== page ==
15. James Brian says

    I have a 9 year old Land Rover with a symphony of leaks and squeaks, to avoid expensive parts & repairs, I:

    – Superglue the wiperblades back together, this gets another year out of them
    – I Haven’t replaced the front wiper fluid motor for 3 years, 2 east coast winters showed it wasn’t that necessary
    – I’m ok with the constant dashboard lights, but turn up the stereo to cover all the minor drivetrain noises
    – The electric rear tailgate door lock motor has failed, I open it with a hanger from the drycleaners I’ve fashioned into a hook (I used the cardboard part for a handle) to grab the latch from inside

      • James Brian says

        It still hasn’t presented me me with a big repair yet in 99000 miles so far.

        If it makes it til next year when I buy a new daily driver, I’ll probably have it for another 10 years for an expedition vehicle.

  16. says

    I never pay for water – water bottle. I never pay for airport snacks or food – bring my own. I don’t pay for TV – only Netflix. I don’t buy books – use the library.

    And like others have mentioned, parking. I have a sickness where I can’t pay for it! I will drive in larger and larger concentric circles until I find a spot rather than pay parking garage fees!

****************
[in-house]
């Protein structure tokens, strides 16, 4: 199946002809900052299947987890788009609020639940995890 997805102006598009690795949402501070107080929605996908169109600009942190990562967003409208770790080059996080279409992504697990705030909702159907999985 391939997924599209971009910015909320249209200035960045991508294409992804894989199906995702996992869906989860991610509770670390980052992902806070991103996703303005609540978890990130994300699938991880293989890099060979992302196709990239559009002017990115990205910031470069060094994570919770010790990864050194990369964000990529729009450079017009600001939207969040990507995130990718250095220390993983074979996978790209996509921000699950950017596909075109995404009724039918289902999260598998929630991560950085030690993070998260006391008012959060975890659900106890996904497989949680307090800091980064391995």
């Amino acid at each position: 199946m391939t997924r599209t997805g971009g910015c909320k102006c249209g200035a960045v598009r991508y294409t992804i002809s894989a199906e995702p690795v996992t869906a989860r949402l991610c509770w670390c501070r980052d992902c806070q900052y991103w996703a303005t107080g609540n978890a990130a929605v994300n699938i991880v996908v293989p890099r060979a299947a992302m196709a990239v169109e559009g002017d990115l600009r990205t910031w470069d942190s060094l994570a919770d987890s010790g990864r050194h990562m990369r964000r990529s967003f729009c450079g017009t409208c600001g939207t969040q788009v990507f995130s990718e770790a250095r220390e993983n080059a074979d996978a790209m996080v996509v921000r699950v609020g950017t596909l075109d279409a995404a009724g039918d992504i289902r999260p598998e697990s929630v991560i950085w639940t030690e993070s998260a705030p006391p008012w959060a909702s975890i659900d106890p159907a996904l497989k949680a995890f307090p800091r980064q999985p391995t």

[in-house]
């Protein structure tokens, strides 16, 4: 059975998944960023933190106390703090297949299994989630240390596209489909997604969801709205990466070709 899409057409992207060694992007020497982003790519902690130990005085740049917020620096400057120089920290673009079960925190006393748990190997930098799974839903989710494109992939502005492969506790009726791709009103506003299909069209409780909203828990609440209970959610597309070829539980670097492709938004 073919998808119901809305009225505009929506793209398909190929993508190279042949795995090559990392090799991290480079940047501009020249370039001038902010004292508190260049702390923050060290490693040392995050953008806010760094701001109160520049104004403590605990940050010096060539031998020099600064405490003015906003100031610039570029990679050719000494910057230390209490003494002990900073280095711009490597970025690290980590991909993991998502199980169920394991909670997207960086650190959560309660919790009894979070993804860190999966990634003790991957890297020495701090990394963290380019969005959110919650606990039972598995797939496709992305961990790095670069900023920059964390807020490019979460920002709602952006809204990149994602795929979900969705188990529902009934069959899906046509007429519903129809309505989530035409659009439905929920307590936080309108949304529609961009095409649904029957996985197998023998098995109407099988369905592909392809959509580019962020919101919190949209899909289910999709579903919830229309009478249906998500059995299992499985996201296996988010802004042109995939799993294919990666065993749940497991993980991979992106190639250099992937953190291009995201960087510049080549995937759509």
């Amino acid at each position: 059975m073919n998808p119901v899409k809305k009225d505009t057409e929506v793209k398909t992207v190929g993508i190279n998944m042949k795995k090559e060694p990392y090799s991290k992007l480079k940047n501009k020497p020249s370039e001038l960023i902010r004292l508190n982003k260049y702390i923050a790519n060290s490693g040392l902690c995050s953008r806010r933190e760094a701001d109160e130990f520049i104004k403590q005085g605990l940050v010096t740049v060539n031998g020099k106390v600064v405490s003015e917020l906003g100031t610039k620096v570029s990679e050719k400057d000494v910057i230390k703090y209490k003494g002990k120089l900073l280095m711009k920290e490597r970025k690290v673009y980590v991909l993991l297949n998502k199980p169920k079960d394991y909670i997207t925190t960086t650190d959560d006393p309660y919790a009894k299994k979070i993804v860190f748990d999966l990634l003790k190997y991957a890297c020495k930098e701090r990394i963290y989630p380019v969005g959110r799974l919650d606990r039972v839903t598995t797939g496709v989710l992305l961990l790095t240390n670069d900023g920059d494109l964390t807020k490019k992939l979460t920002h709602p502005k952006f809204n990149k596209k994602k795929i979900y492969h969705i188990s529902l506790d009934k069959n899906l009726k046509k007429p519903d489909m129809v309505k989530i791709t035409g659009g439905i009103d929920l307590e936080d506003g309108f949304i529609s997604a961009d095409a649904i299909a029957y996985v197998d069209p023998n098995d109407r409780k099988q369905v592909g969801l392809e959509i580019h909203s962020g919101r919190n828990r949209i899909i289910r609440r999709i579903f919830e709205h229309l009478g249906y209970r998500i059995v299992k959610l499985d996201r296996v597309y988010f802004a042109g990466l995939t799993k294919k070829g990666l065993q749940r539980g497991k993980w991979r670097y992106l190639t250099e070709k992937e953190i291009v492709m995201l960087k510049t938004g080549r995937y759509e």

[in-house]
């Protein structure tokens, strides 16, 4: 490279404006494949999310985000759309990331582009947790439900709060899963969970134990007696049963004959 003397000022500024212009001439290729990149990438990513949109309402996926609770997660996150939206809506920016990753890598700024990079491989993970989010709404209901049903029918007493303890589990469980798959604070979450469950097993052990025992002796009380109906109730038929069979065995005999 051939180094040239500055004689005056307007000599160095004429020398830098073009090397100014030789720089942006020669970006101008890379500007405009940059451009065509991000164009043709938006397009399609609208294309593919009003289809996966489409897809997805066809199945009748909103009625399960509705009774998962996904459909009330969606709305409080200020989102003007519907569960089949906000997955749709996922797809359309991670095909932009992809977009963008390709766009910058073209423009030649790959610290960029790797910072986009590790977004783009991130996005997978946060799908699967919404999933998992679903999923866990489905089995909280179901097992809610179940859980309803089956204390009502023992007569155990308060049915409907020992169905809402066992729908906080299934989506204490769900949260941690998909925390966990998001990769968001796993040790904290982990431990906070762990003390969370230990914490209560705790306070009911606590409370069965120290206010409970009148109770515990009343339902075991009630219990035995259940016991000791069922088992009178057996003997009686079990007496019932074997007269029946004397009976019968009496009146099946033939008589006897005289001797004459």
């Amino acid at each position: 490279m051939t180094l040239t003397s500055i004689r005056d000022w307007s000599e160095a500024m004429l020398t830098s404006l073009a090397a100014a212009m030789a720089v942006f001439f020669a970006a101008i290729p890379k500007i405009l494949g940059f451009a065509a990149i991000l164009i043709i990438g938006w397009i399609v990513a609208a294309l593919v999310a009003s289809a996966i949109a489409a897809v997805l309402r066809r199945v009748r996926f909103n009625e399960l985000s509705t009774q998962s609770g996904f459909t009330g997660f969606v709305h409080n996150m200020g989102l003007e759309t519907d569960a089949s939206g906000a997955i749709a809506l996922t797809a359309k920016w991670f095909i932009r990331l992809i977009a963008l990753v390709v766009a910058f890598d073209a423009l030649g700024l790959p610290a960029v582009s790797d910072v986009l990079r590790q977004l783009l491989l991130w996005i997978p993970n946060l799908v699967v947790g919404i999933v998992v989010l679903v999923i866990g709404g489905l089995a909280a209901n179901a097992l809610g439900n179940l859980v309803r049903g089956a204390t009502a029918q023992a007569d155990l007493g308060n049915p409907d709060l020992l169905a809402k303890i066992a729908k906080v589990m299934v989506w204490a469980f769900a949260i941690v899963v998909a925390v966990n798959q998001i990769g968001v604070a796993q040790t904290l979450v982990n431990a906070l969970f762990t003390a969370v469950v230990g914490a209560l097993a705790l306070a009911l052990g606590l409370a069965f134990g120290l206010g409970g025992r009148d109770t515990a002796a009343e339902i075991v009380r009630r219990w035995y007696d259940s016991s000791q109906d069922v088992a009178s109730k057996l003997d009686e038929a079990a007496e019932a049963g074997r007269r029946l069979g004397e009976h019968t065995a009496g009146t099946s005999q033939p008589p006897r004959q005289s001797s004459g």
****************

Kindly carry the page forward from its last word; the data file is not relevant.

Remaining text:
I make financial sacrifices today for a financially independent future. We can do that, most people can’t.

    Mr. Everyday Dollar

  17. says

    I do frugal/cheap stuff all the time. Before I bought the $13 (including shipping) eyeglasses that I’m wearing now, my old ones were falling apart. The earpiece would pop off and I’d sew it back on with dental floss. I think my television was manufactured back in the year 2000. I got it for free from a fellow freecycler. It must weigh 200 pounds.

  18. Steve-O says

    – No smartphone
    – Dropped my XM subscription
    – Cut my own hair (which unfortunately I use as justification for other purchase)
    – Learned to work on my own vehicles. Typical trade-off is a $37 part vs. $500 at a shop. I do minor car repairs for others as well, and relish in saving THEM money too! I DON’T believe in sacrificing safety or more costly repairs down the road by being TOO frugal.
    – Same goes for home repairs. You can find parts and instructions for fixing ANYTHING on the web.
    – Share meals out with my wife. Typical american portions are usually enough for 2.

  19. says

    * I drive the main route through a buh-gillion villages as opposed to paying tolls on the thruway.
    * I don’t have a land line to my home